2006: Interview with Willem Boshoff
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The Answer is Under the Rock
IN THE FIRST OF A SERIES OF ARTIST-TO-ARTIST EXCHANGES, JOHAN THOM INTERVIEWS WILLEM BOSHOFF. THE PAIRING IS APPROPRIATE. BOSHOFF, WITH HIS LONG-TERM INSIGHT AND PERSPECTIVE, NOT TO MENTION HIS KNACK FOR VERBAL TOMFOOLERY, IS THE PERFECT FOIL TO THOM, A YOUNG PERFORMANCE ARTIST STILL WORKING IN RELATIVE OBSCURITY. THE CENTRAL ISSUE OF THEIR DISCUSSION: FERRETING OUT THE NUANCES OF TALK AROUND CUTTING-EDGE ART PRACTICE
PHOTO BY JURGEN MARX
While still at school some friends and I had this standing joke. If we didn’t know the answer to an exam question we would draw a rock. “The answer is under the rock,” we would write next to the picture. It seems a fitting metaphor for the situation the South African art world finds itself in at the moment. Our postmodern obsession with modes of representation and preference for “concrete experience over fixed abstract principles”, to quote the philsopher Richard Tarnas, points towards an impasse: We no longer hide the answers under a rock when we don’t know them. Now, instead, we fervently believe that the answer is the rock itself, the drawing, the text, the paper on which it is drawn, the object to which it refers. But, in the final analyses, the joke is still on us. As a teacher pointed out in a note written next to my drawing: “Your mark is under the rock too.”
Kendell Geers’ description last May of South African art resembling “the kind of stale growth that one finds underneath large rocks” seems particularly apt when measured against contemporary South African artists inability to look under the rock. Stated somewhat differently, our inability to pry open the critical (non) space between materiality and abstraction speaks of our failure to open the Pandoras box that lies between the past and the future, the singular and the collective, reality and desire. I do not think this a uniquely South African phenomenon but have to agree with Geers’ remark about the resultant outcome: “cutting edge art has been downgraded to an optional extra rather than an intrinsic part of nation building”. I think the reasons for this state of affairs are multiple, and veer between being wholly obscure and academic, and stupendously practical.
What follows is an edited transcript of a conversation I had with the artist Willem Boshoff at his Johannesburg residence in September last year. Vereeniging-born Boshoff is an important figure in the history of local conceptual art practice, and his fondness for language made him the ideal person to discuss Geers’ remarks about the potentiality of radical, cutting edge, elitist and avant-garde art, amongst other things. Broadly defined, the objective of our conversation was simple: to try and sneak a peak under the proverbial rock that is the contemporary South African art world. Boshoff’s characteristic wit and audacity provided a fresh counterpoint to the sometimes dull, academic tenor of such debates.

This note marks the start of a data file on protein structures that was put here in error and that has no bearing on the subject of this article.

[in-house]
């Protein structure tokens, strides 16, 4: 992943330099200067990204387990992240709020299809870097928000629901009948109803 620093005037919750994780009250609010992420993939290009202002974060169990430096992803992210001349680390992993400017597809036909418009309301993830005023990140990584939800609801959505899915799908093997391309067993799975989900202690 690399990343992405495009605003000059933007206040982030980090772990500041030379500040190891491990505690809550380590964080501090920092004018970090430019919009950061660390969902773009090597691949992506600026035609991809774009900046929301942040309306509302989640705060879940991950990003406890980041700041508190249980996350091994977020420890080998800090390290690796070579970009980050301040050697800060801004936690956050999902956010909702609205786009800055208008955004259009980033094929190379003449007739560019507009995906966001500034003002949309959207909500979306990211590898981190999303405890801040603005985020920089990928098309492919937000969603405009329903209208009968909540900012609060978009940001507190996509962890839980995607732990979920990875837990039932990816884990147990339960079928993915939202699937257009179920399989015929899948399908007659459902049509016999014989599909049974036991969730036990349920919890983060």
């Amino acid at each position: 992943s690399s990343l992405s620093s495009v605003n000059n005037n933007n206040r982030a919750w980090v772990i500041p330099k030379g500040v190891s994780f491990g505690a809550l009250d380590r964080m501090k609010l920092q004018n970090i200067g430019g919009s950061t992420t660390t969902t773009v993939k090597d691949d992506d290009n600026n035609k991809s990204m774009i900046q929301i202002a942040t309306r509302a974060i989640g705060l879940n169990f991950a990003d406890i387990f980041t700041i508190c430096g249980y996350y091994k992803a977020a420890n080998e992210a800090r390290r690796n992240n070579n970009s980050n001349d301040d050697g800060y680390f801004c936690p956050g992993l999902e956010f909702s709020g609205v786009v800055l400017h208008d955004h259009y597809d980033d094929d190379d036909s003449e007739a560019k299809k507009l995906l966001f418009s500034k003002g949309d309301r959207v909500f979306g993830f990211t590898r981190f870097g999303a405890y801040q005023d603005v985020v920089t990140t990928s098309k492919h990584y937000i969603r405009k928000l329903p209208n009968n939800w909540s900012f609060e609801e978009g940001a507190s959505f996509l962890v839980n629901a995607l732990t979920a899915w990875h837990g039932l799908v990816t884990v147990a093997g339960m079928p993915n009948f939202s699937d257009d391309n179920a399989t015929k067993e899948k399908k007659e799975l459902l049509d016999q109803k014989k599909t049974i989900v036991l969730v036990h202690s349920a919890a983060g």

JT: Do you agree with Geers’ statement that the contemporary South African art scene resembles a “festering sore” and is wholly lacking in examples of “cutting edge” work that could compare favourably with current trends in international art?
WB: I do and I don’t. Yes, if one contextualises the statement by saying that, contemporary South African art is not supported by a healthy national infrastructure. Our best artists are at the mercy of commercial art galleries, corporate collections and corrupt governmental organizations. Everyone is struggling and we really have social problems that far surpass that of ‘quality in art’. Perhaps, because of this, artists have a particularly raw deal here – no tax concessions, or even a general sense of goodwill towards them for that matter. These are all things that will encourage them to continue. Nonetheless, I know there is money enough in government to help contemporary artists take their rightful place internationally, but I get the feeling that government would rather die than spend their money on supporting contemporary art. And I speak from experience here. I didn’t get a cent to participate in the Havana Biennale or the Venice Biennale. According to the Minister of Arts and Culture, his department’s top priority is international participation. I can quite honestly say this isn’t true. Money is mostly given to artists who seem to benefit the community. Those, such as Geers, who are full of reproach and condemnation for the so-called philanthropic, albeit slapdash system do not stand a chance of receiving any funding.
I do not agree with Geers on the following. Firstly, one must be very careful to position yourself as the minister of avant-garde. By which right and at whose expense will you take your place on the pedestal? Secondly, the avant-garde art scene in South Africa consists of real people and I think him cowardly not to use a single example to illustrate his point. It is not the ‘naming game’ I am after but, rather, I question the inclusiveness of the statement. Does he include his work or is he referring specifically to the work of William Kentridge, Steven Cohen, yours or mine? Does he mean every single artist in South Africa? In this sense it is a meaningless statement and I challenge him to be more specific.
JT: If anything as coherent as a cultural avant-garde is to exist it has to be premised on a collective vision of the future as well as a plan of action through which to realise it (which is exactly what we do not have in a fragmented postmodern society). More to the point, South African history has been shaped by various forms of exclusion and marginalisation that make any contemporary attempt at centralizing art here vis-à-vis constructs such as the “avant-garde” suspect. Where, if possible, could we locate something like an avant-garde impulse in South African art?
WB: Well, I am not sure that artists can agree on any one thing. They all want to be different and for the most part have no concrete plan of action. This is the nature of art but also the relevance, necessity and beauty of it. The word avant-garde simply means advance guard or front rank in French, and there is always a clear difference between those who are leading the way in any field of practice and those who are merely following. Besides, it is up to history to determine the success of our artistic endeavours. In a century from now we may find a completely different picture emerging of our present situation. Think of Van Gogh, who never had any worthwhile success in his own lifetime. There is nothing that can guarantee your place in history. We should do our work because we believe in it and never conform to the definitions or expectations of the contemporary art scene.